4. They Make Outward Show, Matt. 23. 5. Consider the phrases: “to be seen of men”, “clean the outside of the cup and of the platter”, “whited sepulchres, which indeed appear beautiful outward, but are within full of dead men’s bones”, “sound a trumpet" when about to give alms, “pray … in the corners of the streets”, when fasting to be of a “sad counted- ance".
Edersheim suggests that Monday and Thursday were market days in Jerusalem and that it was on those days the Pharisees fasted and disfigured their faces. But the disciples were taught “do not sound a trumpet”, “pray to thy Father which is in secret”, "when thou fastest, anoint thine head”, Matt. 6. 2, 6, 17. The emphasis must be upon reality and sincerity, not upon show.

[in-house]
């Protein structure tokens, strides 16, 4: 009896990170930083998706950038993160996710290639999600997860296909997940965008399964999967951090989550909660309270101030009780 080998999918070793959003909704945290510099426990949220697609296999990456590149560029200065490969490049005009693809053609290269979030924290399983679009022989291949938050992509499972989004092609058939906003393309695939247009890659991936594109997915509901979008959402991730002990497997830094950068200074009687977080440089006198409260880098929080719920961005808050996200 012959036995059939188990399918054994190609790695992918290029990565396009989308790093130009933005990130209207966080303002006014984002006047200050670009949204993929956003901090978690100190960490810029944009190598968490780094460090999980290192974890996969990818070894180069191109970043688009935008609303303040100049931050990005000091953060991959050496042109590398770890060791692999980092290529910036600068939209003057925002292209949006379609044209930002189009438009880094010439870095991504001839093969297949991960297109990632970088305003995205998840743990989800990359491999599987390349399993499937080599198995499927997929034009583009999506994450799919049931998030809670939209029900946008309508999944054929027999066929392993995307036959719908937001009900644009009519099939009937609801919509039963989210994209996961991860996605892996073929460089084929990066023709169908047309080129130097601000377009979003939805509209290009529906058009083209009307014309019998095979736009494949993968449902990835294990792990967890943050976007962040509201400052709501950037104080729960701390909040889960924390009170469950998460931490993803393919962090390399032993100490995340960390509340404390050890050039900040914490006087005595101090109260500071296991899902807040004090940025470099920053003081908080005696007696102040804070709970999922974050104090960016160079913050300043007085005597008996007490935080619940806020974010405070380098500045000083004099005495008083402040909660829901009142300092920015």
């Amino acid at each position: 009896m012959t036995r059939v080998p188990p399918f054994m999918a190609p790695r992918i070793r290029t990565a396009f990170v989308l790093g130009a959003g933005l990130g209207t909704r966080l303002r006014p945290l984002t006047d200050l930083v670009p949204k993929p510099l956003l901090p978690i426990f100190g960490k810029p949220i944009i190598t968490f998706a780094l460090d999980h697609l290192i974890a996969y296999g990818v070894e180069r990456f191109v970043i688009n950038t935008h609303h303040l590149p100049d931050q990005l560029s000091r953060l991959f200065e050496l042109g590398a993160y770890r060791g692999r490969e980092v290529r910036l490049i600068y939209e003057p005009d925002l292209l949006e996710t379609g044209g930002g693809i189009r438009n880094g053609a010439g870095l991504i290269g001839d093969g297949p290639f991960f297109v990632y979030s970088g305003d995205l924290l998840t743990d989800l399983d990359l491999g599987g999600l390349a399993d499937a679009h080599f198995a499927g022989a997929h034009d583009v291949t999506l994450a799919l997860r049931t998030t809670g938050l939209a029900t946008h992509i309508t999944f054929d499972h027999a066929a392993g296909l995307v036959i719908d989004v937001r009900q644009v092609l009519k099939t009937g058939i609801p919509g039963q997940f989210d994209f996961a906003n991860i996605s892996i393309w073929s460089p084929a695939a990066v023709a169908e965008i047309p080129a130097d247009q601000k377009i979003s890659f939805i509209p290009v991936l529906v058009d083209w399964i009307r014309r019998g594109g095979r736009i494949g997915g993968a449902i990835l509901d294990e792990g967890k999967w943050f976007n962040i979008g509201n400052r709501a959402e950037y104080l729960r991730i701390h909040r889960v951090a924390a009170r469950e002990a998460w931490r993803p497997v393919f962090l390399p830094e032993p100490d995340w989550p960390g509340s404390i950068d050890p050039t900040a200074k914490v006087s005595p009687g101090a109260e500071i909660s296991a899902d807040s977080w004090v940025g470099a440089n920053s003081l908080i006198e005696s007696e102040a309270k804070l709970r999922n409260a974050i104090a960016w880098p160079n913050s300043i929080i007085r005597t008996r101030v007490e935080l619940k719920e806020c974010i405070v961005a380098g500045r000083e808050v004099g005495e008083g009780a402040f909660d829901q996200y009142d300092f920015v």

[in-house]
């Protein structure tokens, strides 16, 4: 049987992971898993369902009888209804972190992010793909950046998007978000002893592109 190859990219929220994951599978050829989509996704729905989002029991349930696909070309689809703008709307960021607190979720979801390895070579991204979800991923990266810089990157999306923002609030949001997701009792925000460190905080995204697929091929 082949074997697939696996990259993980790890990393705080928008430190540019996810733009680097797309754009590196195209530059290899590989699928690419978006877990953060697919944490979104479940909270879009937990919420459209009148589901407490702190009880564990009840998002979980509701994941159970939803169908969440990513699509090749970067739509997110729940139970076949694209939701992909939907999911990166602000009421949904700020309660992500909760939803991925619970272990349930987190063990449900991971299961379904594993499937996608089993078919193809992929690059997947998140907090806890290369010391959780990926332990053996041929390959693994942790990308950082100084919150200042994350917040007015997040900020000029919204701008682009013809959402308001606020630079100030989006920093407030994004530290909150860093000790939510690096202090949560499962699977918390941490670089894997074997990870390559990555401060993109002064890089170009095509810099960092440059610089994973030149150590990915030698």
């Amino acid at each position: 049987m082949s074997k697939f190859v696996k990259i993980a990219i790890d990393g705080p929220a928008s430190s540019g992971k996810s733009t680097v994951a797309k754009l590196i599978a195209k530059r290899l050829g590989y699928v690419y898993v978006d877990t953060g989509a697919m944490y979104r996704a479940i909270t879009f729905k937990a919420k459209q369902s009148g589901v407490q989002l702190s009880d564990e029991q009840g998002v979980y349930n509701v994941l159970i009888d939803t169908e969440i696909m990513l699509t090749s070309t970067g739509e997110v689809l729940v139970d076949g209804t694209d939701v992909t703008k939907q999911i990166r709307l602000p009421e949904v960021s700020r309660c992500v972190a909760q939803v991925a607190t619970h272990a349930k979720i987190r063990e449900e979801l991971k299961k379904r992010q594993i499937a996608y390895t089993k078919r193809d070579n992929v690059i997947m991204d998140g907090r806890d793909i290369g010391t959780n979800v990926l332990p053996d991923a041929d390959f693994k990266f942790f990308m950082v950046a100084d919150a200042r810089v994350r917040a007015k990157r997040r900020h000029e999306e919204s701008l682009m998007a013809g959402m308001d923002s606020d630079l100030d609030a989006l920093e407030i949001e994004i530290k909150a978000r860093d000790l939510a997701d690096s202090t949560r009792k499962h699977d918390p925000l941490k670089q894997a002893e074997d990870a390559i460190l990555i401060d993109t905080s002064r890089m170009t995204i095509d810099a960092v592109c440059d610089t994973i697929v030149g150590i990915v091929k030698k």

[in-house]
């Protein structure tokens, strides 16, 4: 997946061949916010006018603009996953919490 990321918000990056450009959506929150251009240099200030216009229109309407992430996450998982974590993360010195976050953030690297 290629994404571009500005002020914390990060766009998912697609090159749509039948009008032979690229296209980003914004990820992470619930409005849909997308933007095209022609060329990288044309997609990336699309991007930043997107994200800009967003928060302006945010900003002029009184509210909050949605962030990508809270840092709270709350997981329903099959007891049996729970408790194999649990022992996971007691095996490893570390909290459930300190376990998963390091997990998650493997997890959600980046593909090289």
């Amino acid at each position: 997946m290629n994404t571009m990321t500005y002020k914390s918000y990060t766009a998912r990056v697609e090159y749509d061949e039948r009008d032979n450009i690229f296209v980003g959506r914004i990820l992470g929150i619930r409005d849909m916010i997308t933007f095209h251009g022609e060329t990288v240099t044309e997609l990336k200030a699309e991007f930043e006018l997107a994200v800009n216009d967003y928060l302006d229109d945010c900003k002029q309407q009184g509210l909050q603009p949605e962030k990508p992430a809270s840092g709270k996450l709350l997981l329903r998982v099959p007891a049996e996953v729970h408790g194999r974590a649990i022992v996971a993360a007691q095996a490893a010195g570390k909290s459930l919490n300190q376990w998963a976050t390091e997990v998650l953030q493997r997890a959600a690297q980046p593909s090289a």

In brokenness and contrition before God, David cried out: “thou desirest truth in the inward parts”. May God grant us grace (for our hearts are deceitful) to keep us from preaching, teaching, praying, giving, and from associations just to make a show before men, but rather to be like one “who did that which was right in the sight of the Lord".
The writer asked a fellow-labourer after a conference prayer meeting if the prayer he offered was to God or his brethren. His immediate reply was, “some told me they were glad I prayed that way; there were some present who needed it"! A New England newspaper once described a prayer as “the best ever offered to a Boston congregation".
5. They “compass sea and land to make one proselyte",